University of Dundee

Success at the Undergraduate Awards 2018 for Life Sciences Students

11 Oct 2018

Three of our undergraduate students were recognised in the Undergraduate Awards 2018. Emma Sands, Emily Scott and Daniel Squair were Highly Commended in the Life Sciences category. This means that they were in the top 10% for their category and this included entrants from students across the world! The awards aim to celebrate top undergraduate coursework and foster interdisciplinary collaboration between students and recent graduates worldwide. Our students submitted work based on their fourth year honours project.

Emma Sands, BSc Immunology, School of Life Sciences

Class of 2018 – First Class; now a Wellcome PhD student at the School of Life Sciences

Characterizing the expression of glycans ligands for Siglec-E in normal mouse lung (Lung inflammation and how the immune system is able to keep the lungs calm and not over-react  unless there is something to attack)

Neutrophil recruitment into the lung is important in the defence against pathogens, but if uncontrolled can lead to lung inflammation and tissue damage. Sialic acid binding immunoglobulin-like lectin-E (Siglec-E) is a negative immune regulator constitutively expressed on neutrophil membranes. Siglec-E has been implicated in suppressing neutrophil recruitment through binding to sialic acid containing glycoproteins on lung endothelial cells. In this study, we investigated Siglec-E binding activities to mouse lung cells. Recombinant Siglec-E human IgG1 Fc (Siglec-E-Fc) was multimerized on protein A nanobeads, and the binding to the cells were measured by flow cytometry. Cell populations were identified by markers for endothelial cells (CD31), leukocytes (CD45), alveolar macrophages (CD170) and epithelial cells (CD326) with control samples treated with sialidase to remove sialic acid. The data showed lung endothelial cells, epithelial cells and leukocytes exhibited a distinct binding patterns and binding was inhibited by sialidase treatment of the cells. Additionally, Siglec-E counter-receptors on endothelial cells were characterized. Lung endothelial cells were isolated by magnetic activated cell sorting. The counter-receptors were selectively biotinylated by a recently developed proximity labelling method. Biotinylation of discrete proteins were consistently detected by Streptavidin-HRP Western blot. The identification of these proteins will require quantitative proteomics. These data demonstrate that endothelial cells expressed ligands for Siglec-E, consistent for inhibiting neutrophil recruitment.

For non biologists:

How does your body know when bugs get inside and invade us? The truth is sugar coated… literally. All cells, your own or those invading, are coated in sugar chains. These decorate your cells with a dense coating like a forest. Your body’s immune system can taste the difference. A little detector called a Siglec is able to taste these sugars. By tasting the outer leaves in the forest, the Siglec can then report back either good (healthy) or bad (infected) news.

The neutrophil is like a bodyguard, a white blood cell that can respond quickly and attack invaders. Neutrophils carry Siglec-E to taste our own sugars and this is important to keep lungs healthy and calm. If Siglec-E is missing, the lungs can get very irritated. Lung inflammation can sometimes be fatal.

The aim of this work was to see which cells are decorated with the sugars that Siglec-E can taste. We tested different cells from the lung, and Siglec-E could recognise sugars on the cells that line the blood stream, endothelial cells. This makes sense as neutrophils flow through the blood until they are needed elsewhere in the body. We also aimed to identify where are these sugar chains are rooted to our healthy endothelial cells. We used a new experiment to find out. We let the Siglec-E taste the sugars on endothelial cells and then sprayed everything nearby to find out. These results could help treat lung inflammation in the future by paving the way to develop new medicines.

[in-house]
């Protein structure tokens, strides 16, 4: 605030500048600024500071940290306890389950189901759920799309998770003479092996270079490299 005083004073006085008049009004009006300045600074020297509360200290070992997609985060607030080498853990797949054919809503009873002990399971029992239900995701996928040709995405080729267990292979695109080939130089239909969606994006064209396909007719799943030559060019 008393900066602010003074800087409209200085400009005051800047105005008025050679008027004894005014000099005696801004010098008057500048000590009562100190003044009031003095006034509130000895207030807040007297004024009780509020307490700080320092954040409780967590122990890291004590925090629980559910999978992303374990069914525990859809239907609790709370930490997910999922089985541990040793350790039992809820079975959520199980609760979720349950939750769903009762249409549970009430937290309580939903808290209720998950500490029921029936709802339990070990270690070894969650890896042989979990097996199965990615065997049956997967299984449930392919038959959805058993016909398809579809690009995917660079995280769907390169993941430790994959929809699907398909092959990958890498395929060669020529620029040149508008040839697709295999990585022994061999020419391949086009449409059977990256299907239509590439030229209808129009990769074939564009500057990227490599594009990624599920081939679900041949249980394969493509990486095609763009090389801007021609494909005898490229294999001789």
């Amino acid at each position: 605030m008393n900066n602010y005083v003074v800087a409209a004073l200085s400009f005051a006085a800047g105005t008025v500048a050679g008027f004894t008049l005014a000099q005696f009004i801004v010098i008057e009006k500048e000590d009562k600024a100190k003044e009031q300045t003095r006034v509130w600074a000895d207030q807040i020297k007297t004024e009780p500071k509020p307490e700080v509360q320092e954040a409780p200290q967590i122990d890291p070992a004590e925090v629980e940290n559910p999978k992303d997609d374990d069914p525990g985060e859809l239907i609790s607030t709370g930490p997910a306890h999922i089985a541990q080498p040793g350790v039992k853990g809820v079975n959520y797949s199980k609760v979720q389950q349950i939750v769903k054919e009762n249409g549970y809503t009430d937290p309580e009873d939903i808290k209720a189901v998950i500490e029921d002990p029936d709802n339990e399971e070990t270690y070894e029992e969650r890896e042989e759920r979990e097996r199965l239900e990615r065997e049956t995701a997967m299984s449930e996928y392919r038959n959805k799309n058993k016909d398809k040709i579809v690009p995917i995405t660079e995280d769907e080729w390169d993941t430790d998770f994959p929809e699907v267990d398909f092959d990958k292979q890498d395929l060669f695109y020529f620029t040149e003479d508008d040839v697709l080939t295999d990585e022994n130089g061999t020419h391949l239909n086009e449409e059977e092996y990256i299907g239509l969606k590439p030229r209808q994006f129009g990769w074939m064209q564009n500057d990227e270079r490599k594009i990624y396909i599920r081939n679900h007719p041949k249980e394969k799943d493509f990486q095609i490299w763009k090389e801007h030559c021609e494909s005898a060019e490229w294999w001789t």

Completed in Professor Paul Crocker's lab in Biological Chemistry and Drug Discovery in the School.

 

Emily Scott, MSci Pharmacology, School of Life Sciences

Class of: 2019 (current 5th year)

The influence of novel antidepressants on hippocampal excitatory neurotransmission

Current antidepressant therapies require weeks to improve mood in some patients and most current therapeutics act by inhibiting transporters for serotonin and noradrenaline. Recently, the rapid antidepressant effects of ketamine were proposed to be mediated by a metabolite, which facilitates AMPA receptor (AMPAR) function, encouraging research into developing AMPAR enhancers as rapidly-acting antidepressants. The effects of the putative antidepressant CX614, the clinically used atypical antidepressant tianeptine, the ketamine metabolite 2R,6R-HNK and naloxone on hippocampal excitatory neurotransmission were compared. An electrophysiological technique on mouse hippocampal brain slices was used to record the field excitatory postsynaptic potential (fEPSP) from CA1 pyramidal neurons, which results from glutamate activation of dendritic AMPARs, in response to Schaffer collateral stimulation. CX614 (10mM) primarily prolonged the fEPSP decay time (p<0.05), suggesting an action to reduce AMPAR desensitisation, or prolong deactivation. By contrast, tianeptine (10 mM) primarily increased the fEPSP peak amplitude and slope (p<0.05), suggesting an increase in active synaptic AMPARs. Both tianeptine and naloxone are known to phosphorylate the AMPAR GluA1 subunit. However, naloxone (10 mM) had no effect on the fEPSP, suggesting GluA1 phosphorylation is not required for the effects of tianeptine on AMPARs. The host laboratory demonstrated that 2R,6R-HNK (10 mM) greatly enhanced the function of synaptic AMPARs located close to the CA1 cell body. Surprisingly, 2R,6R-HNK (30 mM) only had a very modest effect on the dendritic fEPSP decay time, suggesting a distribution of different AMPAR isoforms depending on location. In conclusion, tianeptine and CX614 enhance dendritic AMPAR function, but by different mechanisms.